Today, I took a survey from the Registrar's office that was trying to assess my use of and opinions of various graduate-student oriented services on-campus, including the interactions I've had with my advisor and the department of Integrative Biology.
I've only been here two and a half months, so most of my responses were based on rather limited data, and there was some weird disconnect between some of my answers and other because some questions were specific to my "current program" and others were more broadly based on my "graduate career". So while I pointed out I had been at Guelph for only a short time, I responded to the questions about TAing based on my experiences at SFU. Oh well, I'm sure they'll still find my answers somewhat useful.
One section was a general list of questions about my satisfaction with various interactions I have had with faculty in this department, especially my advisor. These three questions, but especially the middle one, had me laughing:
The first two columns are "Did not occur" and "Not applicable", respectively. The next four columns are the usual choices of "Very Satisfied"; "Somewhat Satisfied"; "Somewhat Dissatisfied"; "Very Dissatisfied". It might be hard to read; the first question is "Recieved advice on research ethics in human subject research", the second is "Recieved advice on research ethics in the use of animals" and the third is "Recieved advice on intellectual property issues".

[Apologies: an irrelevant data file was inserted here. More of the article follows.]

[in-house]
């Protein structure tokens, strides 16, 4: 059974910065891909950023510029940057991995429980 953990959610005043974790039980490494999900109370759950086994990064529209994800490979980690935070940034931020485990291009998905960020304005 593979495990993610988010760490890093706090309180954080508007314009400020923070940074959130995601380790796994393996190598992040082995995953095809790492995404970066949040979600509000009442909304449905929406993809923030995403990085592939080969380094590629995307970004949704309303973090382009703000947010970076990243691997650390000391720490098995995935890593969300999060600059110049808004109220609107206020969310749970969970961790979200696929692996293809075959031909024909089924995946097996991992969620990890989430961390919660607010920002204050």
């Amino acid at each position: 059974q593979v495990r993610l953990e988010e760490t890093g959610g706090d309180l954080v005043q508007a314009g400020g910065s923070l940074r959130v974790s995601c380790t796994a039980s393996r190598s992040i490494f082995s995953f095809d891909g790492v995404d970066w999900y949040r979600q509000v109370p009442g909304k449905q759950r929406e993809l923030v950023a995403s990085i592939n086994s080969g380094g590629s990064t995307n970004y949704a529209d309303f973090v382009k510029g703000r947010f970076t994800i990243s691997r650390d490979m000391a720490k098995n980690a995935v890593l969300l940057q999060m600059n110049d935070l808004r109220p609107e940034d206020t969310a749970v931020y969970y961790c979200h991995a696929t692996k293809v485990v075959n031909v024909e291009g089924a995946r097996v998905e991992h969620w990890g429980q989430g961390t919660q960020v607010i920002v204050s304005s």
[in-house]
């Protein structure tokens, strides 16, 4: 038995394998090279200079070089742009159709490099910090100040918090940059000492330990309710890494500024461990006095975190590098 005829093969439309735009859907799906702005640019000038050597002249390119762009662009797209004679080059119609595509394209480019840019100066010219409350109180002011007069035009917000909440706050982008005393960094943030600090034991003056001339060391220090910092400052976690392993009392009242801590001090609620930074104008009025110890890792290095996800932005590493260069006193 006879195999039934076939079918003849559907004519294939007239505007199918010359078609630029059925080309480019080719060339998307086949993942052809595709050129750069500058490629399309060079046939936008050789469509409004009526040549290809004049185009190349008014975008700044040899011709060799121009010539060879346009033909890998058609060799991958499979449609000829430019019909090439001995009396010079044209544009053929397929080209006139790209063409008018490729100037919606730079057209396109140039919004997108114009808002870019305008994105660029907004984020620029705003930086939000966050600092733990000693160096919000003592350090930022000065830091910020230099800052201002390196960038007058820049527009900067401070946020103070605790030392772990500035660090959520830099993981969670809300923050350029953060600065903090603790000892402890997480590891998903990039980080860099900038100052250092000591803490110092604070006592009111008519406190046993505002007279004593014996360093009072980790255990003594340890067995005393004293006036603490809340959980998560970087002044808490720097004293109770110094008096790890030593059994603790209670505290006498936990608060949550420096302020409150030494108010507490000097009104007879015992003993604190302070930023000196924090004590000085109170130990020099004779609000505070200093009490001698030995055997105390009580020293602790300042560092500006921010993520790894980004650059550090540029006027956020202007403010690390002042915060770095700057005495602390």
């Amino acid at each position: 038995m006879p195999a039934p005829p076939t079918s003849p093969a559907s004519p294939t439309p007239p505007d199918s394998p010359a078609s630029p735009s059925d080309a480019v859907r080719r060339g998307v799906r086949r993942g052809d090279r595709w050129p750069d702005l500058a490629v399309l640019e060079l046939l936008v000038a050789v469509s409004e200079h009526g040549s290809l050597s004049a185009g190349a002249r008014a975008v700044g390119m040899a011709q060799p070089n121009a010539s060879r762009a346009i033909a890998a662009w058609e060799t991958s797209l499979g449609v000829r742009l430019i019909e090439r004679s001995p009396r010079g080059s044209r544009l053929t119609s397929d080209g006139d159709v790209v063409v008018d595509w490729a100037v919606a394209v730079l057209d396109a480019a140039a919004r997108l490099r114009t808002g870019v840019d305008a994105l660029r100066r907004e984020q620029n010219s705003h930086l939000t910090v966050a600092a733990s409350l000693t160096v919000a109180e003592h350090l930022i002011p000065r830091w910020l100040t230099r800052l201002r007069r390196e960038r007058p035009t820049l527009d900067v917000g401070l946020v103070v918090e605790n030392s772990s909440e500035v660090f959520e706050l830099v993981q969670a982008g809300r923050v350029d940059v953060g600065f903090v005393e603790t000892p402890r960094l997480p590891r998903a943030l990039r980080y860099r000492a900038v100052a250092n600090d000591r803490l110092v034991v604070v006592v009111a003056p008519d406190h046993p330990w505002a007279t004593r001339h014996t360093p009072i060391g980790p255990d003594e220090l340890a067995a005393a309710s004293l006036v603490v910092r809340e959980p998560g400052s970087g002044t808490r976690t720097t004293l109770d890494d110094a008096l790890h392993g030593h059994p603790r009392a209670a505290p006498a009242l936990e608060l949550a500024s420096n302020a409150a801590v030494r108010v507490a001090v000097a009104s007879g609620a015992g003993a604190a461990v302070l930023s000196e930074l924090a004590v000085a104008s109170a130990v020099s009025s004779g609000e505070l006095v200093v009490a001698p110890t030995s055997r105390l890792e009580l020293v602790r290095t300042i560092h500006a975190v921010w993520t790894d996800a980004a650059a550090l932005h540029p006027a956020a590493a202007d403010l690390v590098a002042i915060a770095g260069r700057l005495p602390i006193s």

While my advisor and I have discussed (to great amusement) the ethical considerations of the use of animals in research, we've never really talked about research on humans or intellectual property issues. The funny part comes from those discussions:
"With insects, you don't have to worry about it. You can cut out their gonads, stick their balls in their mouth, and take pictures if you want. Nobody minds."
Which is funny because it's true (Note: I have yet to dissect out reproductive tissues and place them into the oral apetures of any animal). At least, I found it funny.